It's time for Mass: do you know where the Catholic voters are?
This used to be an easy question. All but a few Catholics were found in pews in rock-solid Democratic parishes, part of a national political coalition that blended populist economics and working- class family values. Those days are gone.
"There's more than one Catholic vote now. All of the polls show that," said former Pennsylvania Gov. Robert Casey, a 30-year veteran of politics in a state in which 30 percent or more of the voters are Catholics. "Today you have to ask, `What kind of Catholic voters are we talking about?'"
Today, most researchers use labels such as rural, suburban, blue-collar or Hispanic when describing Catholics. But signs of another dividing line could be found buried in data gathered after 1994's political earthquake, when GOP candidates -- for the first time -- won a majority of Catholic votes. The best indicator of how someone voted in '94 was his or her "religiosity."
"Cultural issues were driving the nation's politics," said Casey, whose strong opposition to abortion has caused nasty clashes with other Democrats. "Average Americans seemed more concerned about the moral deficit than they were the fiscal deficit. ... My fellow Democrats may not want to talk about it, but the more voters go to church, the more likely they are to vote Republican."
Most researchers are focusing on the Religious Right. The Pew Research Center for the People and the Press, for example, noted that white evangelical conservatives have become the most powerful religious force in American politics, making up 24 percent of registered voters, up from 19 percent in 1987. The number of registered Republicans in these pews rose 9 percent from 1978 to 1987 and another 7 percent between 1987 and 1995.
Populist Southern Protestants were another key piece of the old Democratic coalition. But ballot-box massacres of Southern Democrats in '94, and a string of retirements, showed that millions have switched parties or are poised to jump. The big question: What about frost-belt Catholics?
"There's much more to this than the Christian Coalition. That's too simplistic," said Casey. "The real story is an underlying restlessness out there among church-goers of all kinds. ... This is linked to the issue of moral decline and, I would say, to the (right to) life issue."
But while the 1994 elections demonstrated some Catholic restlessness, the Pew study made a crucial distinction when describing "Catholic voters." On the pivotal abortion issue, it noted that 70 percent of liberal Protestants, non-religious people and "progressive Catholics" support abortion rights, while "traditional Catholics," blacks and evangelicals are much more likely to be pro-life. Political leaders who covet the votes of America's 60 million Catholics must face this reality.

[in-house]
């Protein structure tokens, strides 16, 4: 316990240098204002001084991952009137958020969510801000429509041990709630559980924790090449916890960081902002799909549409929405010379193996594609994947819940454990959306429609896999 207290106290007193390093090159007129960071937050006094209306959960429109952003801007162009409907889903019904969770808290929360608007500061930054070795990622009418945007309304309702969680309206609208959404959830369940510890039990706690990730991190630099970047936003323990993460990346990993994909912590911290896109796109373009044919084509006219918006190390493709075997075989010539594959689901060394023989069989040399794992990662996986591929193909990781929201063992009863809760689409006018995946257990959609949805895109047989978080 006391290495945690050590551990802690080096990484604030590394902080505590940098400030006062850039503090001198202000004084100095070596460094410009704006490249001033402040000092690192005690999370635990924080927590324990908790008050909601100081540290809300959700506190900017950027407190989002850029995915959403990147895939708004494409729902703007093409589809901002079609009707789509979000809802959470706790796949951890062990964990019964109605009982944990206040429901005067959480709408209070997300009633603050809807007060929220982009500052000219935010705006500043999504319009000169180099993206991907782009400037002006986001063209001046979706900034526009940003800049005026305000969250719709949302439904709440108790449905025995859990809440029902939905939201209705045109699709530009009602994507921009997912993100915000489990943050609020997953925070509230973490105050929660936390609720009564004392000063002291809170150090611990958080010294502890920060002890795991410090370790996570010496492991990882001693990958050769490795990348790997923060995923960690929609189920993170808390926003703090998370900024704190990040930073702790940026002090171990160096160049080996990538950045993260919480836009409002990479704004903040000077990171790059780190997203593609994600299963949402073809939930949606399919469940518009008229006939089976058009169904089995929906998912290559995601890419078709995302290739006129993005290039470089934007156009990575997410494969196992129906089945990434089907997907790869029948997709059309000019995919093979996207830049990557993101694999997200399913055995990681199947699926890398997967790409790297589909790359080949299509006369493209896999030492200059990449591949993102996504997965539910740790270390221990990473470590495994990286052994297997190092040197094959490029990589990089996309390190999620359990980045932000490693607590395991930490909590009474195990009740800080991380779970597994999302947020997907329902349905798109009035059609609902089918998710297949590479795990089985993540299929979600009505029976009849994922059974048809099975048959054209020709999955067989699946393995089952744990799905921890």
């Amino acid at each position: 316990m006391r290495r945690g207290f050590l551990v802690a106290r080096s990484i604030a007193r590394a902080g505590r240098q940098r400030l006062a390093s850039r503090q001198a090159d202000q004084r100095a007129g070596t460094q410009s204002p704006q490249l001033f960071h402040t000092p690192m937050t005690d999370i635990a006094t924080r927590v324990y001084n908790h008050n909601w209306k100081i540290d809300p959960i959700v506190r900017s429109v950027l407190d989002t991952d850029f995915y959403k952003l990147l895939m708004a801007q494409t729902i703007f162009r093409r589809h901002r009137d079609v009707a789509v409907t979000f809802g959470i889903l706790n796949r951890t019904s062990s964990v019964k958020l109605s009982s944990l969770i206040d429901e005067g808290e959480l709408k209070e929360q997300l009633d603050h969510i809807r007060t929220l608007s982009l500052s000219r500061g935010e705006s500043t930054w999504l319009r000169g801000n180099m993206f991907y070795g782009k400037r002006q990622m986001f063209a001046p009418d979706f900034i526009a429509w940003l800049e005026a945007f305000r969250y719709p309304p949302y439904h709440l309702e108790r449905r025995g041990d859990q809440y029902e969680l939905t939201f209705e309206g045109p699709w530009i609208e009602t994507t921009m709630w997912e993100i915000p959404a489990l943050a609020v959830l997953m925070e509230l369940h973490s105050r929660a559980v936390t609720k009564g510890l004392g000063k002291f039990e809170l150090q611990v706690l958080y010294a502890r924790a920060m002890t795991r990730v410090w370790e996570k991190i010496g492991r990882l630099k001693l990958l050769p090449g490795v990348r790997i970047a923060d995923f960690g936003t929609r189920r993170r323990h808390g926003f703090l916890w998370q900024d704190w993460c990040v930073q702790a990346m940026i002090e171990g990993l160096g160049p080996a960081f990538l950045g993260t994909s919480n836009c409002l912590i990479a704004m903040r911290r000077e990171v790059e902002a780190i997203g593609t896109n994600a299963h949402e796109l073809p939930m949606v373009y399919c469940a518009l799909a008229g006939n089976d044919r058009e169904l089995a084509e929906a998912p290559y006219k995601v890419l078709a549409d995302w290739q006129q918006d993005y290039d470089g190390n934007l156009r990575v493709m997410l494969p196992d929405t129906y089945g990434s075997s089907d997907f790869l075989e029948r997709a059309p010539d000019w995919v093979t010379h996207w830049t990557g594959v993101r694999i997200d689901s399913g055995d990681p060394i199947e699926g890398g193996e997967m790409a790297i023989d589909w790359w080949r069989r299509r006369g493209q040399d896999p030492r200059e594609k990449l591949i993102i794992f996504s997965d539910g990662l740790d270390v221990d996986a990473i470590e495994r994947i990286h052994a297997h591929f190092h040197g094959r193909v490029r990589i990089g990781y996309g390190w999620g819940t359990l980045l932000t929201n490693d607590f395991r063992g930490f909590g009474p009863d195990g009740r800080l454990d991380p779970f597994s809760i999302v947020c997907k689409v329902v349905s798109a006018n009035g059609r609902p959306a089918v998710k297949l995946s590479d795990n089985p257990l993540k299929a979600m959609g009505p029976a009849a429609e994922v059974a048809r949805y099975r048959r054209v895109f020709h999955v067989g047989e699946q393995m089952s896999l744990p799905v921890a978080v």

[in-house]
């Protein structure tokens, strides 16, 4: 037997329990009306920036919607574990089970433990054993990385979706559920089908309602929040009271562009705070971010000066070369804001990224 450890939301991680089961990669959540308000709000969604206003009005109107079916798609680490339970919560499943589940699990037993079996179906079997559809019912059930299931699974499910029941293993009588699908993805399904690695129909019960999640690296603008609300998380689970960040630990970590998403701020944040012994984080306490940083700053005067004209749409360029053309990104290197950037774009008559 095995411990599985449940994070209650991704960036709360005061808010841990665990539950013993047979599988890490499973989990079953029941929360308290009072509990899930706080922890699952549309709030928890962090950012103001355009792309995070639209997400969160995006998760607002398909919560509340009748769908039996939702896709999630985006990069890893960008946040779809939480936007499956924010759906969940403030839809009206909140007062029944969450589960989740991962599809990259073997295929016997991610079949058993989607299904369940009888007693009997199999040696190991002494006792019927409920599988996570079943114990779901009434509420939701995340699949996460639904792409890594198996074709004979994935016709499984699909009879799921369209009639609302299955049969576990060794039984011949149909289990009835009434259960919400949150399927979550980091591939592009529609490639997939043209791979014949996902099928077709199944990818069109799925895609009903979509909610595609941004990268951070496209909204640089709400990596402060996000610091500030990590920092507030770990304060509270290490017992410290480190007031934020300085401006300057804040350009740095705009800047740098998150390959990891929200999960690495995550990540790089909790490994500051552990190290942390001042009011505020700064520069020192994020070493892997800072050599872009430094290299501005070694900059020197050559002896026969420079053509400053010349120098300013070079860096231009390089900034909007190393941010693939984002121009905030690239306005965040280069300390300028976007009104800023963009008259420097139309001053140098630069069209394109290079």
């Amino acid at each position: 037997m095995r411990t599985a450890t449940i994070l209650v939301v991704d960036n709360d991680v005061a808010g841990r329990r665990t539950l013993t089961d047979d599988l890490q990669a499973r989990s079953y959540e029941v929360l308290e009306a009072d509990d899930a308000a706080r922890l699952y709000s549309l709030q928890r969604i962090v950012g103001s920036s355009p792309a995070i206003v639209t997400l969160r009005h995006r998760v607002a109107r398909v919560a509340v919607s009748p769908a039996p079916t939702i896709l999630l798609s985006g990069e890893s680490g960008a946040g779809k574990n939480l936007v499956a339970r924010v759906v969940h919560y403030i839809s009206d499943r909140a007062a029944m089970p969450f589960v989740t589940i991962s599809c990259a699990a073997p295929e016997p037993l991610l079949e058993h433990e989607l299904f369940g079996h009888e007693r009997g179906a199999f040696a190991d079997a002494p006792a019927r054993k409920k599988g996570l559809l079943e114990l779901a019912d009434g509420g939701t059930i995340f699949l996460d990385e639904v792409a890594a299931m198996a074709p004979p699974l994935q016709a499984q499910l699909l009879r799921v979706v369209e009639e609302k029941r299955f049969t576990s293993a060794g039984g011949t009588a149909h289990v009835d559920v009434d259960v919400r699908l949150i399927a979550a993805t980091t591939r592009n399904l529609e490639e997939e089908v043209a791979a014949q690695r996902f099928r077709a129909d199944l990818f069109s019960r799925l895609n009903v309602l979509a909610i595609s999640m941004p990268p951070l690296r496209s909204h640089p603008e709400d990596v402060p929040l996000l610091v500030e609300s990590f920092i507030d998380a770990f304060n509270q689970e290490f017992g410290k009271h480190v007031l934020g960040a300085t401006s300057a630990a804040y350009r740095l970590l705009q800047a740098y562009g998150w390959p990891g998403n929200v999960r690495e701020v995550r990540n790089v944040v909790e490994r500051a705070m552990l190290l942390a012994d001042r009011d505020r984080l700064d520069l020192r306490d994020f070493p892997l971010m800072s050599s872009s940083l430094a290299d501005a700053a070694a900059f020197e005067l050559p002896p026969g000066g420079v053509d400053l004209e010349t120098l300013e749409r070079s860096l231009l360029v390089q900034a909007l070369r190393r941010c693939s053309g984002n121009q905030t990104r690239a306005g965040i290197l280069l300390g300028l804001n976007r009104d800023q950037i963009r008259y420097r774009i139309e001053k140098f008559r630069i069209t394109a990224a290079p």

On a typical Sunday, millions of Catholics sleep late, read the newspaper, jog and enjoy the rituals that unite the unchurched. These cultural Catholics hold progressive views on both economic and moral issues. They identify themselves as Catholics, but most vote like secularists and liberal Protestants.
Millions of other Catholics go to church. They tend to be economic populists and moral conservatives. In the 1980s, many became "Reagan Democrats" and their loyalty to their old party remains strained. They are traditional Catholics and, more and more, they vote like evangelical Protestants.
Catholic voters -- both kinds -- still matter because millions vote in crucial "swing" states such as New Jersey, Illinois, Ohio, Michigan and Pennsylvania. Almost all of them reject the GOP's "economic elitism," said Casey. However, church-going Catholics have begun rejecting the "cultural elitism" of modern Democrats.
"Wags have been saying that the ideal presidential candidate right now would be a pro-life, New Deal Democrat who believes in school prayer," said Casey, whose fragile health canceled his plans to challenge Bill Clinton. "That kind of candidate would scare the Republicans, as well as many Democrats. But that candidate would be able to address the moral and economic concerns of millions of people -- Catholics, evangelicals and a lot of others, too."